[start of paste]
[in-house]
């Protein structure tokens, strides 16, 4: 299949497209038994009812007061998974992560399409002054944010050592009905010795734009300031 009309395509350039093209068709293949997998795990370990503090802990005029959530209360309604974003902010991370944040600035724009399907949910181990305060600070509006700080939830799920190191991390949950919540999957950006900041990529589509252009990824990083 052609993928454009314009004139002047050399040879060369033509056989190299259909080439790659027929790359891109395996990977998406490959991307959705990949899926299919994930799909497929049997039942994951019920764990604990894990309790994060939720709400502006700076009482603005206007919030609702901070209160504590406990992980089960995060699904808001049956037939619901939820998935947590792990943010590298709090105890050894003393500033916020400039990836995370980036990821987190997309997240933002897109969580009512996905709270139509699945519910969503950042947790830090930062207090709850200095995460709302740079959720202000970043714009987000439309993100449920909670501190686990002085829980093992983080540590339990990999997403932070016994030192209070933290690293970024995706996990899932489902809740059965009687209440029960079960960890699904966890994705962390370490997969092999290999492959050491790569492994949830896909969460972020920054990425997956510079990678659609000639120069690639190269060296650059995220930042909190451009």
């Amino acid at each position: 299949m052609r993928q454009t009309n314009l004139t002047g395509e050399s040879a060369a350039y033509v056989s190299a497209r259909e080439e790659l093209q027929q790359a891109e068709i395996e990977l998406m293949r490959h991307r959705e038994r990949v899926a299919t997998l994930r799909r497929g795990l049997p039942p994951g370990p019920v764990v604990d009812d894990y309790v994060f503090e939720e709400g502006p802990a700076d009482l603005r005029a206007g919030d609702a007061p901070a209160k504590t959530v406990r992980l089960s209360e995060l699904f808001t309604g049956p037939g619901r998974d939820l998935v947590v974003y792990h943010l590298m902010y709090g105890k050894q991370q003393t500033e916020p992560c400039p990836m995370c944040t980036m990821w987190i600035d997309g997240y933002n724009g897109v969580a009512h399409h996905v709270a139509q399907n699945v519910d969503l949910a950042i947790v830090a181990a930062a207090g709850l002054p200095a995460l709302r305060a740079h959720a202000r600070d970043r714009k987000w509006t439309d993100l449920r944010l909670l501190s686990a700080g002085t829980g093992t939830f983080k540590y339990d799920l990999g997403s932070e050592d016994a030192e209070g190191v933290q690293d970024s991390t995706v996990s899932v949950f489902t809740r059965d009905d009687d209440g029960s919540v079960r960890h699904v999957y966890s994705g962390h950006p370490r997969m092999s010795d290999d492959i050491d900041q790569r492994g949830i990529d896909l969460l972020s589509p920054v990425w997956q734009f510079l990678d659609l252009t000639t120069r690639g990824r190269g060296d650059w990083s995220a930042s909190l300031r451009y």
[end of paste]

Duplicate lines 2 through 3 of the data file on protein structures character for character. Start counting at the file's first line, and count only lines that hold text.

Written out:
């Protein structure tokens, strides 16, 4: 299949497209038994009812007061998974992560399409002054944010050592009905010795734009300031 009309395509350039093209068709293949997998795990370990503090802990005029959530209360309604974003902010991370944040600035724009399907949910181990305060600070509006700080939830799920190191991390949950919540999957950006900041990529589509252009990824990083 052609993928454009314009004139002047050399040879060369033509056989190299259909080439790659027929790359891109395996990977998406490959991307959705990949899926299919994930799909497929049997039942994951019920764990604990894990309790994060939720709400502006700076009482603005206007919030609702901070209160504590406990992980089960995060699904808001049956037939619901939820998935947590792990943010590298709090105890050894003393500033916020400039990836995370980036990821987190997309997240933002897109969580009512996905709270139509699945519910969503950042947790830090930062207090709850200095995460709302740079959720202000970043714009987000439309993100449920909670501190686990002085829980093992983080540590339990990999997403932070016994030192209070933290690293970024995706996990899932489902809740059965009687209440029960079960960890699904966890994705962390370490997969092999290999492959050491790569492994949830896909969460972020920054990425997956510079990678659609000639120069690639190269060296650059995220930042909190451009």
């Amino acid at each position: 299949m052609r993928q454009t009309n314009l004139t002047g395509e050399s040879a060369a350039y033509v056989s190299a497209r259909e080439e790659l093209q027929q790359a891109e068709i395996e990977l998406m293949r490959h991307r959705e038994r990949v899926a299919t997998l994930r799909r497929g795990l049997p039942p994951g370990p019920v764990v604990d009812d894990y309790v994060f503090e939720e709400g502006p802990a700076d009482l603005r005029a206007g919030d609702a007061p901070a209160k504590t959530v406990r992980l089960s209360e995060l699904f808001t309604g049956p037939g619901r998974d939820l998935v947590v974003y792990h943010l590298m902010y709090g105890k050894q991370q003393t500033e916020p992560c400039p990836m995370c944040t980036m990821w987190i600035d997309g997240y933002n724009g897109v969580a009512h399409h996905v709270a139509q399907n699945v519910d969503l949910a950042i947790v830090a181990a930062a207090g709850l002054p200095a995460l709302r305060a740079h959720a202000r600070d970043r714009k987000w509006t439309d993100l449920r944010l909670l501190s686990a700080g002085t829980g093992t939830f983080k540590y339990d799920l990999g997403s932070e050592d016994a030192e209070g190191v933290q690293d970024s991390t995706v996990s899932v949950f489902t809740r059965d009905d009687d209440g029960s919540v079960r960890h699904v999957y966890s994705g962390h950006p370490r997969m092999s010795d290999d492959i050491d900041q790569r492994g949830i990529d896909l969460l972020s589509p920054v990425w997956q734009f510079l990678d659609l252009t000639t120069r690639g990824r190269g060296d650059w990083s995220a930042s909190l300031r451009y």